More Than 2000 New Medicines In Development For Older Americans

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More than 2,000 medicines for older Americans are currently being tested in clinical trials or are waiting for Food and Drug Administration approval, according to a new report released today by the Pharmaceutical Research and Manufacturers of America (PhRMA).

This latest PhRMA report on new, cutting-edge medicines in the research pipeline comes as a growing number of older Americans face severe health challenges and greater life expectancy.

The National Center for Health Statistics has predicted that people born in 2005 will live for nearly 78 years. In 1955, the average American was expected to live for only 69.6 years.

Topping the health challenges for seniors are heart disease, cancer and cerebrovascular disease, according to the Centers for Disease Control and Prevention. Hypertension alone affects 67 percent of those aged 60 and older. Chronic lower respiratory diseases, Alzheimer's disease, diabetes, and flu and pneumonia complete the seven chronic diseases that are the leading causes of death in older Americans.

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"Data from the National Institute on Aging show rates for late-life disability declining over the past few years - a period in which the number of treatments for late-life conditions has increased," said PhRMA President & CEO Billy Tauzin. "Advances in treating debilitating conditions are allowing more Americans to live independently later in life."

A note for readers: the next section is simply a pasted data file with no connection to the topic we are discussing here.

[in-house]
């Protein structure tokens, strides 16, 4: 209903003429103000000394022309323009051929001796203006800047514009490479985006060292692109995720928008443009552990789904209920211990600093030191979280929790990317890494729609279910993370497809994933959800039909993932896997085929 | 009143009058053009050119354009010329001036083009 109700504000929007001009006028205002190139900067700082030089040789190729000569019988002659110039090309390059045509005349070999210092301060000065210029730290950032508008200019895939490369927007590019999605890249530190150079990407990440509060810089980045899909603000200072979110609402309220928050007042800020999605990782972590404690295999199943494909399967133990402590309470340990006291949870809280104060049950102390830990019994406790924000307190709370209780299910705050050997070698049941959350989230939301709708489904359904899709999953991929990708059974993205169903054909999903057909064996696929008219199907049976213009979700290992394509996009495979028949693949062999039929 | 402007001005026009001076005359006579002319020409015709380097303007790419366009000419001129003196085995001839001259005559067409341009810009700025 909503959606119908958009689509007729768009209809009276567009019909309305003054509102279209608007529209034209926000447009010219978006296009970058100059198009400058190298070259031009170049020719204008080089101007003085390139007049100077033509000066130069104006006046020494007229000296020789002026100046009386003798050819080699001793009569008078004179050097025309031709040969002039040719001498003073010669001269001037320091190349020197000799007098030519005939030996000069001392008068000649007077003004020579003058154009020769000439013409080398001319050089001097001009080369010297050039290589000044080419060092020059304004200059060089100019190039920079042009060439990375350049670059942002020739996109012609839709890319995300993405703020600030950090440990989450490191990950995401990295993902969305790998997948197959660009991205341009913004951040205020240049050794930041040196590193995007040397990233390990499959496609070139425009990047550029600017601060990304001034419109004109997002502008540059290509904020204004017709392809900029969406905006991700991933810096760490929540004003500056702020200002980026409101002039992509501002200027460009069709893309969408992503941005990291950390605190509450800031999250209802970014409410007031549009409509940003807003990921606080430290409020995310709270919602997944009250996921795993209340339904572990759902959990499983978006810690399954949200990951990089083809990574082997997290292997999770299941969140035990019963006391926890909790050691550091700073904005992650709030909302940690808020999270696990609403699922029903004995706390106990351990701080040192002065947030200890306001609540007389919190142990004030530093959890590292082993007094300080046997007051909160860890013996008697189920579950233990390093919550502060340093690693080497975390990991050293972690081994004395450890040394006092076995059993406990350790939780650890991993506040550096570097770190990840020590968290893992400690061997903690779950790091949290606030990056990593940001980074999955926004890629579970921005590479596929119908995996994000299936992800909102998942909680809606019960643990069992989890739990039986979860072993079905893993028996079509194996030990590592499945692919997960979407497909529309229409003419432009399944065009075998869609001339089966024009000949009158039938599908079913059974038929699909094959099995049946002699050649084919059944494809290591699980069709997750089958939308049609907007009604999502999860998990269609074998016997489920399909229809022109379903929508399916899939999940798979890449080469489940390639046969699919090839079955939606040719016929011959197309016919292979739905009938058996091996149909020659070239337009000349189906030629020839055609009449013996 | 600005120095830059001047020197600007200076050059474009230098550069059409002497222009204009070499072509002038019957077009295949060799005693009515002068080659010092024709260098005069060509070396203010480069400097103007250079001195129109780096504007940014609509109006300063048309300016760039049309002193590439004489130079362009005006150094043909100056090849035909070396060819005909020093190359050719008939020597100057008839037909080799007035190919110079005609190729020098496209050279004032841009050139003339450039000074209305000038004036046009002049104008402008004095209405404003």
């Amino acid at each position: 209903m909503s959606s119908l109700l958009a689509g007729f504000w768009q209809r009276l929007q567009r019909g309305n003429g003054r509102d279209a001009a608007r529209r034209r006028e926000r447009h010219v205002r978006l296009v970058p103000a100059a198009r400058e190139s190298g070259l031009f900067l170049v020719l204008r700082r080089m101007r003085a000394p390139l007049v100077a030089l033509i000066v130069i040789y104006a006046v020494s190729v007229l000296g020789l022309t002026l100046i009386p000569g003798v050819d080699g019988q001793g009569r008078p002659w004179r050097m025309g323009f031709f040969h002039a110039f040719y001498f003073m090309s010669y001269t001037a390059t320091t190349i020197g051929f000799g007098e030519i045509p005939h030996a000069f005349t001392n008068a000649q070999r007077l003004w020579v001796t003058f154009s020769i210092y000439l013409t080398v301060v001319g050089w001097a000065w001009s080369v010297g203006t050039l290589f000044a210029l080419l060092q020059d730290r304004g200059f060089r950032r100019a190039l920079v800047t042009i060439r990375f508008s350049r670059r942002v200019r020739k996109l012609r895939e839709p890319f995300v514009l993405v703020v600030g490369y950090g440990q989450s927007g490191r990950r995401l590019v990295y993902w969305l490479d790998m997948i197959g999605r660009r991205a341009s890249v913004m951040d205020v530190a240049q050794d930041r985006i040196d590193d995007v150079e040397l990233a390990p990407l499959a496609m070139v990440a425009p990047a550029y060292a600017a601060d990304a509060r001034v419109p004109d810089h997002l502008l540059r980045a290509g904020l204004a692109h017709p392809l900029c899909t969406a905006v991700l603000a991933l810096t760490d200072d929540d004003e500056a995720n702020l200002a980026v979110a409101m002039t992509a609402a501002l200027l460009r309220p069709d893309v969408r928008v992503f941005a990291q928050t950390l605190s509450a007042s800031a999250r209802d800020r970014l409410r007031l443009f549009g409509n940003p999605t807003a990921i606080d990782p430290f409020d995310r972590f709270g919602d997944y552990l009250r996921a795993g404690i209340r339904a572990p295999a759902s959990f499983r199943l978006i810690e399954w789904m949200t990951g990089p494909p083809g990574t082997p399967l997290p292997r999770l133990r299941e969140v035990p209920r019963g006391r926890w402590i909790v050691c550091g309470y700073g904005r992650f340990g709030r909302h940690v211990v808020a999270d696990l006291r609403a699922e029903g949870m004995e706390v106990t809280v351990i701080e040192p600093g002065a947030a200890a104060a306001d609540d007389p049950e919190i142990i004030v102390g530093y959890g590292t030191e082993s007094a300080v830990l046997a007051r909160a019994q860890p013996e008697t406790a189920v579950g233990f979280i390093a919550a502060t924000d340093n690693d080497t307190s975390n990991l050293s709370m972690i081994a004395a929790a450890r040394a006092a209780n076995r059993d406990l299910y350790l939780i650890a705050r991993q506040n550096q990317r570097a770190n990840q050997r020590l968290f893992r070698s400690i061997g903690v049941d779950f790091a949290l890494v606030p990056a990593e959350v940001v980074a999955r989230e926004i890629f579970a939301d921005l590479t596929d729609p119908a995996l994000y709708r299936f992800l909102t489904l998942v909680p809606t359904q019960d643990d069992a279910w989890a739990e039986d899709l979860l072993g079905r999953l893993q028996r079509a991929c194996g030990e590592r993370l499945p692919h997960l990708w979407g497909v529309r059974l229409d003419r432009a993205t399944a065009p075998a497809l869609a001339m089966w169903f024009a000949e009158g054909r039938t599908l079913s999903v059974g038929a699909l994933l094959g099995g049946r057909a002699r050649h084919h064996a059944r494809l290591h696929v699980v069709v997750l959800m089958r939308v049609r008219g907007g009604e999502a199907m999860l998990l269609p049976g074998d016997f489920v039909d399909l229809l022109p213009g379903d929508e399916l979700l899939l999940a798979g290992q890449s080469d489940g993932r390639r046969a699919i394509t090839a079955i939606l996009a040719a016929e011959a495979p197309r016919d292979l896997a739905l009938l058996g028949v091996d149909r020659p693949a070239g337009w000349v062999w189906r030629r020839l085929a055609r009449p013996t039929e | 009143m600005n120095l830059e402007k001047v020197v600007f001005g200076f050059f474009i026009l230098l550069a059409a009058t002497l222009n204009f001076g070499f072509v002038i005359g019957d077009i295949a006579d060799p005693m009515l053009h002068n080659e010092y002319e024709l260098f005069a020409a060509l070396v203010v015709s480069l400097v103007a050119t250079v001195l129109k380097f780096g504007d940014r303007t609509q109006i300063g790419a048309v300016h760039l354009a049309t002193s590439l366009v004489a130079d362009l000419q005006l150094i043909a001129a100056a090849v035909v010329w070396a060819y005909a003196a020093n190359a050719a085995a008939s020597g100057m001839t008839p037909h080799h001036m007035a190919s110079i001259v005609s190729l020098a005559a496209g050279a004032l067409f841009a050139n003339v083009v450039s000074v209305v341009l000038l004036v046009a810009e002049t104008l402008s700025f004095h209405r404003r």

The new medicines include 150 for diabetes, which affects 12.2 million Americans age 60 and older; 62 for eye disorders that contribute significantly to late-life disability; and 91 for Alzheimer's disease, which could afflict 16 million people by 2050 without further advances in treatment. Other medicines target depression, osteoporosis, Parkinson's disease, prostate disease, bladder and kidney diseases, and other debilitating conditions.

Among the experimental treatments is a medicine that could potentially prevent or reverse the progression of Alzheimer's disease.

"Patients need to know that there are many new, potential medicines out there," says PhRMA Senior Vice President Ken Johnson. "People who are suffering need hope."

Johnson stressed that while researchers are making exciting progress in the search for new treatments for older Americans, these efforts are wasted if the medicines that are developed don't get to the patients who need them.

Help is available to patients in need through the Partnership for Prescription Assistance (PPA), a program sponsored by America's pharmaceutical research companies. To date, the PPA has helped more than 5 million patients nationwide. Since its launch in April 2005, the PPA bus tour has visited all 50 states and more than 2,000 cities.

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